That way you’ll know when the  moon is either new or full or waxing or waning while you're preparing your planting.

- When the moon is changing from a new moon into a full moon, it's called "waxing".

-When the moon is changing from a full moon to a new moon, it's called “waning.”







For a really great instructional site to easily learn more about our moon and its phases one of NASA's kid pages, apps, instructionals, etc. There's a few good recipes as well. 





Sun and Moon Snack Recipe
Create a healthy snack that looks just like the sun and moon! 

Peanut Butter      Round Cookie Cutter
Apple                  Knife
Banana               Imagination :O)
Bread

Instructions: 

Make a peanut butter sandwich. Use round cookie cutter and press down on bread to cut out what will look like a round sun. 

Slice apple in wedge like pieces that look like sun rays. Place around the sun. 

Peel banana. This will be the moon.

*It's also fun to place a photo of the sun and moon in your child's lunchbox to they can simulate it themselves.


Crafting the Moon - Sensational Moon Phase Banner!




Wood Scroll Saw Moon or Felt Banner
Great Instructional Tool To Learn Phases of The Moon

In primary school we made moon phase banners from black and gray felt but, I think making the moon phase from round balsa wood is much better and more durable. It's just as easy to paint the scroll saw cut outs as cutting felt.

9 - 3" dia. Wood round cutouts (larger size can be used). 
1/16 drill bit or small nail and hammer

Black craft paint
Gray craft paint with glitter

Black embroidery thread or yarn
8 - 2" cut embroidery thread to attach each circle together
2 - Any length embroidery thread to hang

Needle or toothpick to help push string through holes.

*Optional - clear glow in the dark paint. 


Instructions:

*Your choice to drill hole before or after painting. If your craft paint is thick acrylic, you may want to drill holes after painting wood cutouts; otherwise, holes may get clogged with paint.

1. Paint all wood circles black. 


2. Drill holes in circles using 1/16" drill bit or use small nail and hammer. 



*Depending on thickness of paint, holes can be drilled either before or after painting. 


3. Paint moon phases in gray using photo below.



4. Once dry, use 2" embroidery thread to tie each round cutouts together. You can either thread string through thin needle and push through hole, then cut string to size or you can pre-cut string and use toothpick to push thread through hole.



5. Attach circles according to moon phase sequence.


6. Attach end strings to the desired length for hanging. 


This is a great instructional item to help you or your child learn moon phases. It's also a wonderful item to celebrate the cycles of the moon. It's also wonderful to cover the gray paint with a clear glow in the dark paint to make the banner visible in the dark. 

outhWestGardenGuide.BlogSpot.com

Tips & Tricks - Gardening Helpful Hints


Tips & Tricks - Gardening Helpful Hints



FREE TEA FOR GARDENING

Do you enjoy an occasional cup of tea?

Instead of throwing away the empty tea bags, brew them again for vegetable gardening, and provide your vegetable plants with free fertilizer. Cool the tea and use it to condition and enhance the soil when gardening.

This method of enriching the soil is considered free because the tea bags would otherwise end up in the trash. Some people even bury their used tea bags next to plants while vegetable gardening, and the bags naturally break down while the tea inside conditions the soil and helps the plants grow strong and produce abundantly.


COFFEE GROUNDS

Old coffee grounds make a great fertilizer for both flower and vegetable gardens. Coffee grounds offer alot of nutritional benefits to the plants than basic cow manure or hard to make compost.

Used coffee grounds definitely contain high amounts of minerals as like calcium, magnesium and nitrogen. All those thrown away worthy minerals support the growth of plants that are growing in soil which need a boost for a healthy plant.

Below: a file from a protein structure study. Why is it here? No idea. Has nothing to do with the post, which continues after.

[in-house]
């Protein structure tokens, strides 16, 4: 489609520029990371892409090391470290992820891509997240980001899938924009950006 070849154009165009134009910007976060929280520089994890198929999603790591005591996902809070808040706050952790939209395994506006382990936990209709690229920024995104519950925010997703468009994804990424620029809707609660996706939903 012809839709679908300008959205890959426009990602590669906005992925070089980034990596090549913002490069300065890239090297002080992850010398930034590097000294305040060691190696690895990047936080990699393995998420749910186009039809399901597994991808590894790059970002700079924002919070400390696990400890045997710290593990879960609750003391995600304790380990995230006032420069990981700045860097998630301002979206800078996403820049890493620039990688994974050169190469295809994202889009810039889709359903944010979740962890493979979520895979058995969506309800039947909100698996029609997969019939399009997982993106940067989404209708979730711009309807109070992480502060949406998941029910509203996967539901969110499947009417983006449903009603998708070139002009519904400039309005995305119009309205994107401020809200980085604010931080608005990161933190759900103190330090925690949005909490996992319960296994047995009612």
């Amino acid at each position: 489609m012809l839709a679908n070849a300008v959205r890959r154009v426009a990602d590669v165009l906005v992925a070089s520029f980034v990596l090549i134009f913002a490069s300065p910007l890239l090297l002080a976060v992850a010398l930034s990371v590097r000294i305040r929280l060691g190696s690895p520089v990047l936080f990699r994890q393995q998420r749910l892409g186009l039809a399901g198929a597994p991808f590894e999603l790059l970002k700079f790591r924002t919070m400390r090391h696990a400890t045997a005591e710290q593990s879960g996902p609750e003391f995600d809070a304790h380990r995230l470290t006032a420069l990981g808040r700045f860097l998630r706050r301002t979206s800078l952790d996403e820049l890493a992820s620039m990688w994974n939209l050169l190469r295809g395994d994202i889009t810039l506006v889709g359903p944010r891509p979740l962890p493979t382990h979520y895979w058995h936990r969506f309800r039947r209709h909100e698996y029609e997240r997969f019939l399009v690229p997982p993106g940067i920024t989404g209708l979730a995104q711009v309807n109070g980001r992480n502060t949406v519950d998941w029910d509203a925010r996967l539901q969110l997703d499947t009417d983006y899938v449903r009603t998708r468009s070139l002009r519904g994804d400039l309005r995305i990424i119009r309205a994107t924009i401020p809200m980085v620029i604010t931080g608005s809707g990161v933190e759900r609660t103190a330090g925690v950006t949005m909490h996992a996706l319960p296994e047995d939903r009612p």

The benefits to adding used coffee or tea grounds to your soil can be compared to or rise above those expensive store-bought vegetable and flower garden fertilizers as like Miracle Grow, Dr. Earth, Wal-Mart basic, Nature's Trust, etc.

It's so easy to use old coffee grounds to your garden. There's different ways to apply the grounds to your garden so, choose the easiest way for you by either simply adding the grounds directly to the by tossing them onto the top soil then scratch them into the soil, sprinkling the grounds on top of the soil and giving the plant a good watering, make a coffee ground slurry by adding two cups of used grounds to a (5) five-gallon bucket of water. Let the grounds steep for a 2 - 3 hours or  best overnight. You can even use this concoction as a liquid fertilizer for garden and container plants. If you filter the steeped grounds with an old t-shirt, cheese cloth or even a coffee filter, you can then add it to a sprayer of choice and spray the plants leaves. Think of the cost you just saved by not having to hop in the car to buy liquid plant spray.

Spend coffee grounds also make a great slug and snail barrier keeping your plants save from those ugly but leathal gnawing alien like creatures . Coffee grounds abrasive and acidic, so the barrier of coffee grounds placed near slug-prone plants will save them from these garden pests. The good news is, you don't have to pull out the ol' salt trick to melt the slugs like the Wicked ol' Witch from Oz.

Another great idea is to add used coffee grounds to your worm bins. Did you know that worms love coffee grounds. They don't care if they're from Starbucks or from the Coffee & Tea Leaf Company! Be sure not to add too many all at once because, the acidity in the grounds could toxicate the worms. One cup of grounds per week is a good amount to add. 


  

MURPHY'S OIL SOAP - Home Made Pesticide Recipe!


3 - tsp. Murphy's oil soap
3 - tsp. Ivory dish washing liquid
3 - cup Warm water
1 - cup warm water
1 - cup vegetable oil or mineral oil 

Mix all together and stir completely. Pour the entire soap mixture into a spray bottle and spray away! It's always best to apply any soap insecticide no more than once a week and always after a good soaking or a rainstorm. If your plants are either young or tender, simply dilute the solution with more water to prevent any damage.

This Old Farmer's Almanc recipe has been around for years and backyard gardeners swear by it. I use it on my tomato plants. Boy does it ward off aphids and spider mites.